The reverse culture shock to the young Asians was confusion and a lack of understanding of the antagonistic attitudes and behaviour directed at them. ‘What’s it all about?’ was my thought when I was targeted in a fashionable public arcade on a Saturday morning. It took us a while to understand the reasons for this unacceptable behaviour.

Strangely, few Malayans studying in Britain experienced comparable behaviour. (Snooty chaps are, however, unavoidable everywhere.) The British people are far more tolerant of coloured people and the cultures they represented.

The isolation of Australia was clearly a cause. The principal cause was undoubtedly the enduring relationship between white invader and indigene. Curiously, governments will promise, from to time, to ‘bridge the gap’ between their indigenes and the mainstream. But the them/us divide seems to have a certain durability.

 

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Cultures need not be competitive

Some years ago, childless couples in Australia were adopting babies from overseas. An Aussie woman opposed this practice. As she explained to the newspaper which published her letter, foreign babies bring ‘foreign cultures.’ The reality, of course, is that any foreign culture brought in would be in the baby’s nappy.

Culture refers to the ways humans behave consistently, traditionally; and the underlying values. I was brought up in a family and tribe of Hindus. Hence beef was not on the menu. We did not eat pork, although it was the main meat for our Chinese neighbours. We saw pork as hygienically unclean. Pork was not avoided because of religious beliefs, as with the Jewish faith and Islam.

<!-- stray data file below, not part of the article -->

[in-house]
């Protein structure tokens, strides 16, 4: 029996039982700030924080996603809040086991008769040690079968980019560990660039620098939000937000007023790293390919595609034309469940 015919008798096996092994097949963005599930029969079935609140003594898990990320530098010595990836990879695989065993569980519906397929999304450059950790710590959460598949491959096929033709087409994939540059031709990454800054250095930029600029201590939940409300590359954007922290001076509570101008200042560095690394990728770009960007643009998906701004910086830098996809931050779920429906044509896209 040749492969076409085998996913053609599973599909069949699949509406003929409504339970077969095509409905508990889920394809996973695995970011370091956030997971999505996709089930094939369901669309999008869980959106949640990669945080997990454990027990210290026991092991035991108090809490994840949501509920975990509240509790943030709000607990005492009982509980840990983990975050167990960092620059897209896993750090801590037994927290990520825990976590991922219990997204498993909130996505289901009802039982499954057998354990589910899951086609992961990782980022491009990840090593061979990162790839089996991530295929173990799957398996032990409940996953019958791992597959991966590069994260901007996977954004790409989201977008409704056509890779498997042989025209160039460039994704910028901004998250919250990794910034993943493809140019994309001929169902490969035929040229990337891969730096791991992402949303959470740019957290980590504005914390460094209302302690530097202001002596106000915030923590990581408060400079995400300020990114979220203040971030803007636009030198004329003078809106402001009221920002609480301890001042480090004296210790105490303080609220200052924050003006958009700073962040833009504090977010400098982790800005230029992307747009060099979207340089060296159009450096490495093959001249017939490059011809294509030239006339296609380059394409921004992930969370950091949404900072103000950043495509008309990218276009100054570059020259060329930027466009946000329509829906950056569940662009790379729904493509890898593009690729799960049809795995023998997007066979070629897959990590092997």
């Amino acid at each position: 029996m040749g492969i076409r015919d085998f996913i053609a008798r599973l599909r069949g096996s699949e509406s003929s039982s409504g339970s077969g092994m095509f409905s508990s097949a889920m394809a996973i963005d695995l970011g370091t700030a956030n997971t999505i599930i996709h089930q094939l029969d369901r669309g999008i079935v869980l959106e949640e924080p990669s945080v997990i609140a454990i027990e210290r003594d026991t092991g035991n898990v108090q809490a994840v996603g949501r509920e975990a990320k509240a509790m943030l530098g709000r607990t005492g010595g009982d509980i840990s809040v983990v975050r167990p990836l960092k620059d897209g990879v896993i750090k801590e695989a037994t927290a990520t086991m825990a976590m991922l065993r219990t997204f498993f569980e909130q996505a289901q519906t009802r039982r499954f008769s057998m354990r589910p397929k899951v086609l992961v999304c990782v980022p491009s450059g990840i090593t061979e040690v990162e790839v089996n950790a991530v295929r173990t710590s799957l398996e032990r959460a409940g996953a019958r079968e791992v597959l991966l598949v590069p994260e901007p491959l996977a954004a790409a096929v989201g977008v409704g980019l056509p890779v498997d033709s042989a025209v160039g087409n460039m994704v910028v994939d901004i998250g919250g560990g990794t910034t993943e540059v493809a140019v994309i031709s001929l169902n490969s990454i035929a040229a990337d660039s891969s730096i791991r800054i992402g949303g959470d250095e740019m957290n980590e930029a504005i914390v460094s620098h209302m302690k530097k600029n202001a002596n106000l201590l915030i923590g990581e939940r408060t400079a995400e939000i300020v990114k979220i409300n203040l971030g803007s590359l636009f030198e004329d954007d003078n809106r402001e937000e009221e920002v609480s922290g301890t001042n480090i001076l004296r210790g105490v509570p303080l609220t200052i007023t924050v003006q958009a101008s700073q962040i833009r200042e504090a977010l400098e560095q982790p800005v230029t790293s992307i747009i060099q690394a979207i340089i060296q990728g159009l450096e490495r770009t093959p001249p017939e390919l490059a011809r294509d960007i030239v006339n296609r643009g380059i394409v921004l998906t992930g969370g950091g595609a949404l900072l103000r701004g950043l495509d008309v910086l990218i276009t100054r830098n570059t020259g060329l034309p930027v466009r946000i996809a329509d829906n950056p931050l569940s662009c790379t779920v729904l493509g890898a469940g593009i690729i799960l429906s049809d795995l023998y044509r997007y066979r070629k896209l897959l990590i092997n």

During the racist White Australia era, Anglo-Australians complained about the odour of garlic, ginger, and curry spices used by Asian students in shared kitchens. The huge influx of Europeans soon stopped that. Young Aussies who had travelled overseas also took to Asian and European foods.

In the 1960s, I observed 2 young white Aussie girls buying from a food store owned by an Englishman the ingredients to be combined into curry powder. They knew exactly what they wanted. On the other hand, I bought a packet of imported curry powder. I had no idea of its ingredients. My mother had never told me; indeed, I had not been allowed into the kitchen.

Cuisine and clothing, as cultural markers, cross ethnic boundaries easily, in time. Prayer and associated religious rituals, while variable, are motivated by identical objectives – to seek succour from, and to express thanks to, God. Diversity in religious belief is not a barrier to close inter-cultural relations, as I have observed. Doctrine-bound priests may not agree.

In terms of day-to-day living, what differences in behaviour do we all display – wherever we are on the globe – which pose barriers to mutual tolerance inter-culturally?